The most common comment made about instrumental music is that it “sounds like a soundtrack”. Some of Steve Gibbs & Cyrus Reynolds‘ music already is a soundtrack, gracing the entrancing short film “Where am I”. David Dang’s film makes a great advertisement for the duo: they’ve already proven they can get it done. Jumping head-first into the territory occupied by Keith Kenniff and ‘Olafur Arnalds, Gibbs and Reynolds hold their own and more, helped in great part by a seven-piece string orchestra. There’s no substitute for the real thing. In Passing is instrumentally lush and genuinely emotive; it may only be an EP, but it makes a lovely introduction to the work of this up-and-coming pair.
Returning to the short video for a moment, there’s no question that the music aids the weight of the narrative. (The voiceover is not present on the track itself.) But it might also be said that the narrative and the visuals aid the weight of the music. The crucial question is, “How does the music fare on its own?” The answer is simple: it holds its own. When called upon to operate as foreground, “Where Am I” (distinguished from the film by its capital “A”) impresses with its clear development, marked by a miked piano and a duet between the keys and strings.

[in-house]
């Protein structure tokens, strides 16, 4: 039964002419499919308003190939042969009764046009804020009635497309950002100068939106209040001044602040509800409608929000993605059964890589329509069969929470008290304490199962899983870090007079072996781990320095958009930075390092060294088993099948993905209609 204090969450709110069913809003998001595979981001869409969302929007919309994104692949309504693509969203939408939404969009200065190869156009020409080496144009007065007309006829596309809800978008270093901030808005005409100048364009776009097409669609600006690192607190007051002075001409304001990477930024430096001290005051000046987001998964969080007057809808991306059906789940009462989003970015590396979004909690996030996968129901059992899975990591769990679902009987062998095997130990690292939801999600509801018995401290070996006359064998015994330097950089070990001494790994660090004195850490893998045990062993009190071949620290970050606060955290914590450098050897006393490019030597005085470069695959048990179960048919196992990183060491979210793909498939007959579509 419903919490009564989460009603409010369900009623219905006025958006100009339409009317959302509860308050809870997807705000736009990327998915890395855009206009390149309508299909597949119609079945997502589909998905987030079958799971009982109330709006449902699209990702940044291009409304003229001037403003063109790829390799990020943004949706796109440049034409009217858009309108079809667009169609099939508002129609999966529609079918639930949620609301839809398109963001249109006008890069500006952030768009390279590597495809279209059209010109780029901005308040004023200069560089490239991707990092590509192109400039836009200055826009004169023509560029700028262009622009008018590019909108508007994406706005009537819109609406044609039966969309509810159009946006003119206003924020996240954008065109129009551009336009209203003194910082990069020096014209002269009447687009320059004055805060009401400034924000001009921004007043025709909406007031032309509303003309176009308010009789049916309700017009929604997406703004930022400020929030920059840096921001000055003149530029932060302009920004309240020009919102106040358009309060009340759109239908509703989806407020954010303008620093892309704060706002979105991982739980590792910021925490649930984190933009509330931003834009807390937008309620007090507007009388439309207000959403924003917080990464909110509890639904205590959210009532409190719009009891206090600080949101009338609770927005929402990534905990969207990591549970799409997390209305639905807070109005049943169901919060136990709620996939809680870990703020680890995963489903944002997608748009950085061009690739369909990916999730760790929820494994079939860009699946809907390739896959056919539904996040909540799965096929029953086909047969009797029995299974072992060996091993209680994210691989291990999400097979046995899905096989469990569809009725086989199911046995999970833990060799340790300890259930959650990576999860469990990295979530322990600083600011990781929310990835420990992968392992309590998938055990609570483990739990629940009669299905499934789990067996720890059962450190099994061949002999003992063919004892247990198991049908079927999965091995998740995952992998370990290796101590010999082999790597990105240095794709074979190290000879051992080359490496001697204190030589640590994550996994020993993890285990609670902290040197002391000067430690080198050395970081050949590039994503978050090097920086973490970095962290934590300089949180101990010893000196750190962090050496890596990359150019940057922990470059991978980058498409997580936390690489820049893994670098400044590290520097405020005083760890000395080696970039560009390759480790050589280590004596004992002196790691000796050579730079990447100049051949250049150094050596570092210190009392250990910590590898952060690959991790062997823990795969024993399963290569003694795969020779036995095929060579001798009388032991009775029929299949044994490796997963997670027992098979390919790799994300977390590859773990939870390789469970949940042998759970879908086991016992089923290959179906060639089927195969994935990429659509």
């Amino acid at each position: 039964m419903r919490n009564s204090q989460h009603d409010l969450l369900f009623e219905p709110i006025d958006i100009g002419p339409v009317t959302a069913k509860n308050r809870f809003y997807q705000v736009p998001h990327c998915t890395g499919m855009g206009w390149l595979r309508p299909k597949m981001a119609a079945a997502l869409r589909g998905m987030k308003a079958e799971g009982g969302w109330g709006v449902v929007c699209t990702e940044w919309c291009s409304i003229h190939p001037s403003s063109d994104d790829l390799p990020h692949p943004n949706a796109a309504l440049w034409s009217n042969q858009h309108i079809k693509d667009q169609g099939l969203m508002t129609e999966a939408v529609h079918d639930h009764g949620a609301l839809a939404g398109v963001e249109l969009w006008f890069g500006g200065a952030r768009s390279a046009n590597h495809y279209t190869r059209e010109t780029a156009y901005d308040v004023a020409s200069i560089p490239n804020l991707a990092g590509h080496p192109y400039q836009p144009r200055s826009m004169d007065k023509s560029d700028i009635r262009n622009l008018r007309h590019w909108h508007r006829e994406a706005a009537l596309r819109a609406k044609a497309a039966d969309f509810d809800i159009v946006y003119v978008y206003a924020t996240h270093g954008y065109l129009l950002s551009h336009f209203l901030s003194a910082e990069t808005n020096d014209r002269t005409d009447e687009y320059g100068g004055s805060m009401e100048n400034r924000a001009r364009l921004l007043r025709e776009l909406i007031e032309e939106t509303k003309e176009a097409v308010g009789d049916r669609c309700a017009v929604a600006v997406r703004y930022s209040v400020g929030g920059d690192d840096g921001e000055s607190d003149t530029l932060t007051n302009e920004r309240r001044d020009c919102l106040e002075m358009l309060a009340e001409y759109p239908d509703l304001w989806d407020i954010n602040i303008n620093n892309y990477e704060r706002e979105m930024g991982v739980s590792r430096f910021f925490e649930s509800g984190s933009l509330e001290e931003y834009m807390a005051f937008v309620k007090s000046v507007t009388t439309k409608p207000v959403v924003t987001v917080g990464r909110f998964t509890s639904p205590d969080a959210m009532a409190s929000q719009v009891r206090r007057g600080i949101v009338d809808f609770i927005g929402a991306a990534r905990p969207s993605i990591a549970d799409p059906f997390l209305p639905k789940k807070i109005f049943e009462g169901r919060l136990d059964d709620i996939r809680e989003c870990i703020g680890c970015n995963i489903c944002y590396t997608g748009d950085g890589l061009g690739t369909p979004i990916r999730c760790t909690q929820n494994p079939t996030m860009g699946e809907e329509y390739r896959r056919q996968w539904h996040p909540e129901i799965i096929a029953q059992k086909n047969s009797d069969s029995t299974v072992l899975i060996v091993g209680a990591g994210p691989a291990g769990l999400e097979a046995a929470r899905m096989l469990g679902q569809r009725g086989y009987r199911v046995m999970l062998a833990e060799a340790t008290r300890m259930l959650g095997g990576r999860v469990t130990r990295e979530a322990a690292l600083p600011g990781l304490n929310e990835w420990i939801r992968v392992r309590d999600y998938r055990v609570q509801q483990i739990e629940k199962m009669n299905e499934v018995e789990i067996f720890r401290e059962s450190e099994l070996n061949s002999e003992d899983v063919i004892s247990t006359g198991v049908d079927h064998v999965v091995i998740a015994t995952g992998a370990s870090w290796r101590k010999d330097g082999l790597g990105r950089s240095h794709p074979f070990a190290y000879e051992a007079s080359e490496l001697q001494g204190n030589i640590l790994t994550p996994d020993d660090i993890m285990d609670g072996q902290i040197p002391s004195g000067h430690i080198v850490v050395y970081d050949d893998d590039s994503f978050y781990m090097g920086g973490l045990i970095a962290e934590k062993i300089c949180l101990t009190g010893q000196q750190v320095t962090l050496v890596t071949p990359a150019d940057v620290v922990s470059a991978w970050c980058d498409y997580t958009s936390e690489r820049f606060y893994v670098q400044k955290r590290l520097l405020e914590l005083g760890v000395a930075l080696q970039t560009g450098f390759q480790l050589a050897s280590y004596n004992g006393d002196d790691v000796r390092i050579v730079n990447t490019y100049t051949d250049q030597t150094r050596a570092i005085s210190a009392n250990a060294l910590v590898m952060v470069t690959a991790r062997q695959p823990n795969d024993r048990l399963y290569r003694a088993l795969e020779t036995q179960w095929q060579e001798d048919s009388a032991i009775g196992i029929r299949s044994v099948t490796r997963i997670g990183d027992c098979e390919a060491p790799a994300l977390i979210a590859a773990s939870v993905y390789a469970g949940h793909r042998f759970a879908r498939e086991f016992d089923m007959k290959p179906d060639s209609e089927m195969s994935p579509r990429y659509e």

Other tracks touch upon the world of electronics, especially the closing of “After”, which adopts a drum machine and slightly distorted synths. The more subtle these effects, the more impressive, as Gibbs and Reynolds are clearly more classically minded than they are electronically-minded. Not that the beats are bad; they’re just not the duo’s strength. The percussion is put to its best use in the title track: 40 seconds used to enhance the song’s power just before the conclusion. To restate the matter, when one has four violins, two violas and two cellos at one’s disposal, the addition of programmed drums is unnecessary. The power of the EP’s best track, “Reflection”, lies in its composition and performance; electronics provide but a stuttered echo.
We expect to hear much more from this duo in the months to come. They present a double threat of film and stand-alone work; we’re eager to hear what happens next. (Richard Allen)